Know your karats*
Look for the karat mark, which will tell you that the piece is real gold and the percentage of pure gold it contains. Pure gold, or 24K, is rarely used because it is soft and easily damaged. Instead gold is alloyed with other metals, such as copper, silver, nickel and zinc, to give it strength and durability. Different proportions of these alloys also give gold its rose, green, or white coloration. 18K gold is 75% gold; 14K is 58.5%; and 10K is 41.6%. The higher the karatage, the richer the color will be–and the more costly. In the U.S. jewelry must be at least 10K to be legally sold as real gold. (In Canada and Mexico, the minimum legal standard of karatage is 9K and 8K respectively.) Imported gold jewelry may be stamped with different numbers. For example, the European markings for 14 karat gold jewelry is 585; for 18K is 750.
Look for the trademark
On karat-marked jewelry sold in the U.S., always look for the manufacturer’s trademark. By U.S. law it must be there. When there’s a hallmark, it means the manufacturer stands behind the accuracy of the karat mark. You may also find the country of origin marked.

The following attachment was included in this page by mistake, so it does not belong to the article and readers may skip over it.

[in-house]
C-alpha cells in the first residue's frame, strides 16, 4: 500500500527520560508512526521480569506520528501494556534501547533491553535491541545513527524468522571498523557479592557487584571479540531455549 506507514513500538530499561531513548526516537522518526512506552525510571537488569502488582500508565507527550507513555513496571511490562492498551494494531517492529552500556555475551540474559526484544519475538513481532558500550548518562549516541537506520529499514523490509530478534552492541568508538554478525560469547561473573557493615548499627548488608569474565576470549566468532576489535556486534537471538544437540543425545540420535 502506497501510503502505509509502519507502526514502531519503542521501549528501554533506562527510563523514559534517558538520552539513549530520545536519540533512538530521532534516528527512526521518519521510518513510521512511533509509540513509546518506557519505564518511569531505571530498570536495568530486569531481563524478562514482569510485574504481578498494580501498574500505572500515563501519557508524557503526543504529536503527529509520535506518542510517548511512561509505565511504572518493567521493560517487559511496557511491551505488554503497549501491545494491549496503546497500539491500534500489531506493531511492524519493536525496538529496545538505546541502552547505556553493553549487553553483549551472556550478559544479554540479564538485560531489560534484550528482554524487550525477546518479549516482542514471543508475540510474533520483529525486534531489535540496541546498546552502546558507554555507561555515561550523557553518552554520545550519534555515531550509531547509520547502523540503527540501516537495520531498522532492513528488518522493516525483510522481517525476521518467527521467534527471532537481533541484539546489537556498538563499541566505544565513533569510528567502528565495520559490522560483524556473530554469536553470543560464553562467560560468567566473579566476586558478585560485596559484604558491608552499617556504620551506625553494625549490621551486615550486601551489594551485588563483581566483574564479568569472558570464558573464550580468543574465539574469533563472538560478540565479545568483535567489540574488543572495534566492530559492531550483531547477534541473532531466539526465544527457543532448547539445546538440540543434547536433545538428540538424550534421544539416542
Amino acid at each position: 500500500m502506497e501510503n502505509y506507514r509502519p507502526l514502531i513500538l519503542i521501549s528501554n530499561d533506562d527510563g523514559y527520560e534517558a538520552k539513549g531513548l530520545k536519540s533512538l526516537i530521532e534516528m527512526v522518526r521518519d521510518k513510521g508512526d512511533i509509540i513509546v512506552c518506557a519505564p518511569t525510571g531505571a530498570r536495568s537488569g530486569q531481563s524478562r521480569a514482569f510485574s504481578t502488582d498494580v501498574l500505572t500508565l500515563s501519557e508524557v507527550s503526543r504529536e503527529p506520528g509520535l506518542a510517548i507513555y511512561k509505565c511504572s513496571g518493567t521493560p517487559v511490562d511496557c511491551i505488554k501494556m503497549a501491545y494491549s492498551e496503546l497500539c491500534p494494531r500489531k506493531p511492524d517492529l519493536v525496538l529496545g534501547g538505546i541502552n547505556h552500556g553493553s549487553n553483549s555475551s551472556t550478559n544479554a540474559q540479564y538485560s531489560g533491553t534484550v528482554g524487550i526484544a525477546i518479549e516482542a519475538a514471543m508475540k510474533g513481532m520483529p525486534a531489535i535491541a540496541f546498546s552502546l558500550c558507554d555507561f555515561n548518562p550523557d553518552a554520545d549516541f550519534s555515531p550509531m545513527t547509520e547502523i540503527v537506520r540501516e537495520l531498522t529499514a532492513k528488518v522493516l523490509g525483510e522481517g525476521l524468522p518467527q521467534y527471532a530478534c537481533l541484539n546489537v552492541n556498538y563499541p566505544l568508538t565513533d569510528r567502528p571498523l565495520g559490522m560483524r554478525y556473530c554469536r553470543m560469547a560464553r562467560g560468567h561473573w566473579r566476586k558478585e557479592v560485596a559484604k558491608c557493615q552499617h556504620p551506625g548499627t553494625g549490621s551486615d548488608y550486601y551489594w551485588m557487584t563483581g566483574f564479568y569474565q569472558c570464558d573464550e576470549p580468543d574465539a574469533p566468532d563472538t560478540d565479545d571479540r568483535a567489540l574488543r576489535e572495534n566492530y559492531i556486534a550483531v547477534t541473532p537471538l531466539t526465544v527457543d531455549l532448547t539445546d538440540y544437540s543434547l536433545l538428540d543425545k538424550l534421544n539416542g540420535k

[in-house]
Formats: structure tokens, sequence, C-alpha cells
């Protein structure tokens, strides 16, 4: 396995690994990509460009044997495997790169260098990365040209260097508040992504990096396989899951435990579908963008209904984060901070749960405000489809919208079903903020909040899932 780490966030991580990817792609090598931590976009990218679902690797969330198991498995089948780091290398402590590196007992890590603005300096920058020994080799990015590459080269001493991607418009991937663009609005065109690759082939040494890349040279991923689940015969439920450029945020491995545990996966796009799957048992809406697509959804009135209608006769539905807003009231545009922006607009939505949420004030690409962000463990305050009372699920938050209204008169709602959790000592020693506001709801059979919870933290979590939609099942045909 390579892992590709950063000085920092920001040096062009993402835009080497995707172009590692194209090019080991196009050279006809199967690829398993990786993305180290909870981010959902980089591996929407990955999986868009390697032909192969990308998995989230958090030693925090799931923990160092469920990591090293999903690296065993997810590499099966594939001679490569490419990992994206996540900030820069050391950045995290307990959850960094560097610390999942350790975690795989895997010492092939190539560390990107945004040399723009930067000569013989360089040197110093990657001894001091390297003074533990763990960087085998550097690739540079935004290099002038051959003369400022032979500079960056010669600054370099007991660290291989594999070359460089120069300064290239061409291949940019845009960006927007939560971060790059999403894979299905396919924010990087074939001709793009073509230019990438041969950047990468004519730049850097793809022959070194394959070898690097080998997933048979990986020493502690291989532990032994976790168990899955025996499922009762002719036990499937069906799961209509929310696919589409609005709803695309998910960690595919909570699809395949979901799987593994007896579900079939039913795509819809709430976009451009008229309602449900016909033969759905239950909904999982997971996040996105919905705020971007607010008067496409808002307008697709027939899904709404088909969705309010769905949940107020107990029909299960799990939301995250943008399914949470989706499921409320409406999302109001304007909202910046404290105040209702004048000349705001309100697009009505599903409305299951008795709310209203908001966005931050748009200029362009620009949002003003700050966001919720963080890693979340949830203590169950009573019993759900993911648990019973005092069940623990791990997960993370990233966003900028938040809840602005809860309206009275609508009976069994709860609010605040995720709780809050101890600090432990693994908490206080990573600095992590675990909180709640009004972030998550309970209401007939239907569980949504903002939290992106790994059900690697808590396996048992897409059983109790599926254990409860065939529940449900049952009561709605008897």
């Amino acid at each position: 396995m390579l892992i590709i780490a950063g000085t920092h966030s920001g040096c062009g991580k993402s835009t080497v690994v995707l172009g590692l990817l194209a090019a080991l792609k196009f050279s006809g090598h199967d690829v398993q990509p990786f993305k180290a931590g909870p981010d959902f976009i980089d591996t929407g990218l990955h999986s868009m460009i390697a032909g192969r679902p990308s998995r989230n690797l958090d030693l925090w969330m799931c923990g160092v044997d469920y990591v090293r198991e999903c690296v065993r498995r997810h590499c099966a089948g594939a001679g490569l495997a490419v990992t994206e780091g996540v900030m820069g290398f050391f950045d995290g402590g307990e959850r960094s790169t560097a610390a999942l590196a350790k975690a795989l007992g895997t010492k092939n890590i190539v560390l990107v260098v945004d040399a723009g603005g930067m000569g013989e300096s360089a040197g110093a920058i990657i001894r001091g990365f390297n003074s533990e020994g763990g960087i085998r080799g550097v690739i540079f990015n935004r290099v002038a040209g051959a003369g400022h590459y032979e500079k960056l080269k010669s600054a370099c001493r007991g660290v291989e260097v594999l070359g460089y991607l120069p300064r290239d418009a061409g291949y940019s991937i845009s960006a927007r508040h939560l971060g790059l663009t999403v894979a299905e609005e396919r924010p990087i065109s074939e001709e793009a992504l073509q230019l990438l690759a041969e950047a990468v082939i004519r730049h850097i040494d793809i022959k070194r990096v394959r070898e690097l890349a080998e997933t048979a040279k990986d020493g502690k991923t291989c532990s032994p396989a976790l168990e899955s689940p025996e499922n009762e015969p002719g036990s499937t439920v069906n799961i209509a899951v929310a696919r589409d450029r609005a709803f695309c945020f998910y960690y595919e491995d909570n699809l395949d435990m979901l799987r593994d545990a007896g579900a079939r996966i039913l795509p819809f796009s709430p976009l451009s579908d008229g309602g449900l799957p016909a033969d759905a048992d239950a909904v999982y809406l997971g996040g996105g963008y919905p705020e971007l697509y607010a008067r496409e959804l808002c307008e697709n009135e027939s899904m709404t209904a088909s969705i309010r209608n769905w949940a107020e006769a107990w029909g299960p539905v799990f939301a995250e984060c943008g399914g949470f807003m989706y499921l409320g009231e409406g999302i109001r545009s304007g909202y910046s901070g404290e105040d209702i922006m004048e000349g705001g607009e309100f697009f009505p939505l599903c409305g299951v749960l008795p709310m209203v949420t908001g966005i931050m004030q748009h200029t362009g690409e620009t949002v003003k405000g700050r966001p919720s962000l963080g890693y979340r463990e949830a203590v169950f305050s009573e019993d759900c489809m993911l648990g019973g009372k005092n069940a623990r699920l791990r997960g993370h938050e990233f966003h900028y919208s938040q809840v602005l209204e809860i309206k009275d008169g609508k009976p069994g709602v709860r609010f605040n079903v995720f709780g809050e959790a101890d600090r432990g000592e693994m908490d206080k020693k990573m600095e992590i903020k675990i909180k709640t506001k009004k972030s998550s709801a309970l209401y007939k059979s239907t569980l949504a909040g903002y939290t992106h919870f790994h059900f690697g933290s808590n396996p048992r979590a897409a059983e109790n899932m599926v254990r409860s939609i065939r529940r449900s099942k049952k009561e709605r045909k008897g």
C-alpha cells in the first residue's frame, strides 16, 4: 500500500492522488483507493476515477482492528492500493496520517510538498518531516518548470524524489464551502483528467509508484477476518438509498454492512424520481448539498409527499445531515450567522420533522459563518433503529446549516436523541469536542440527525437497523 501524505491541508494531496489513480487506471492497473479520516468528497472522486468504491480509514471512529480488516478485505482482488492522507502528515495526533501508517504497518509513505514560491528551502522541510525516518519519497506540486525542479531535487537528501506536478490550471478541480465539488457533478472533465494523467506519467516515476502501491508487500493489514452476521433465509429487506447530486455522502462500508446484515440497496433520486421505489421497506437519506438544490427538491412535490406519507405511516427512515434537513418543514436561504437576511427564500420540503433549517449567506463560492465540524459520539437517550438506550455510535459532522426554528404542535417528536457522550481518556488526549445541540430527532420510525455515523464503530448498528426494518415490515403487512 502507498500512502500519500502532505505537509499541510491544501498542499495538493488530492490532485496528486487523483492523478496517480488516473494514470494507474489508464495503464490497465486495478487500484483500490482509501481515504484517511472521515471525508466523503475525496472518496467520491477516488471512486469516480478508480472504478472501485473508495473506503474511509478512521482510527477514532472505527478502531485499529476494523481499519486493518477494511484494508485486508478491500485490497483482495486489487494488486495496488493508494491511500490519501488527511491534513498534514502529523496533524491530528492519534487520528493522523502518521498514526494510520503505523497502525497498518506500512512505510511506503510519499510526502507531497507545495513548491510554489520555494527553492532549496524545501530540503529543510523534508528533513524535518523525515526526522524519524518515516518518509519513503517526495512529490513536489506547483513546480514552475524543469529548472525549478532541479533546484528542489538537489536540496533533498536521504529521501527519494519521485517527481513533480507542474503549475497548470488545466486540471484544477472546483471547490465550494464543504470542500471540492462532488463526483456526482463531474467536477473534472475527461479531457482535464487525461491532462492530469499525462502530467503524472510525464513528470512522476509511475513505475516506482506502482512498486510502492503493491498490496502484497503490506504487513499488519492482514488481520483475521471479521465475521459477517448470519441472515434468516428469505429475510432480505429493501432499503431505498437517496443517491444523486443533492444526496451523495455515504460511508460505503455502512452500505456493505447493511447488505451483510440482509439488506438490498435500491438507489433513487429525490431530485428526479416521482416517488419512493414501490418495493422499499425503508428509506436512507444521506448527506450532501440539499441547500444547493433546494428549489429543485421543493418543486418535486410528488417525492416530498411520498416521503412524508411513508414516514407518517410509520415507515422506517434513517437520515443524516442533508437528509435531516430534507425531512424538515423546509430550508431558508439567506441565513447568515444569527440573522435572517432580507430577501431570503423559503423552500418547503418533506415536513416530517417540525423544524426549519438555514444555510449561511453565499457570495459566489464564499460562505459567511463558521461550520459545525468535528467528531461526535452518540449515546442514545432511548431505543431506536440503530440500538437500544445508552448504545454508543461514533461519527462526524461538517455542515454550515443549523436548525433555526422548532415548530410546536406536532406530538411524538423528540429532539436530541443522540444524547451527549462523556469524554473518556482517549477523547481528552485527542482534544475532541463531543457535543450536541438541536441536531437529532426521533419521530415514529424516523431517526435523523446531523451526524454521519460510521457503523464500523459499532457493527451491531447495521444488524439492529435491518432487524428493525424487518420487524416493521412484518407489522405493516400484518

In addition to karat weight, the price of gold jewelry is determined by several factors: total weight; design and construction; and ornamental detailing, such as engraving or Florentine finish. Although nearly all gold jewelry today is made with the help of special machines, some handwork is always involved. The more there is, the higher the price. The good news is that through modern manufacturing technology, large, lightweight, and exciting pieces can be surprisingly affordable.
Check the clasp
When buying a gold necklace or bracelet, make sure you examine the clasp to see if it is strong enough to support the chain, especially if the piece does not have a hallmark. Run your hand over the chain and look for any rough edges. A well-made piece of gold jewelry should look and feel like the quality piece it is. And if you take the time to look it over, you will have a piece that with good care can last a lifetime.
* Don’t be confused with “carats,” the weight measure used for diamonds and other gems.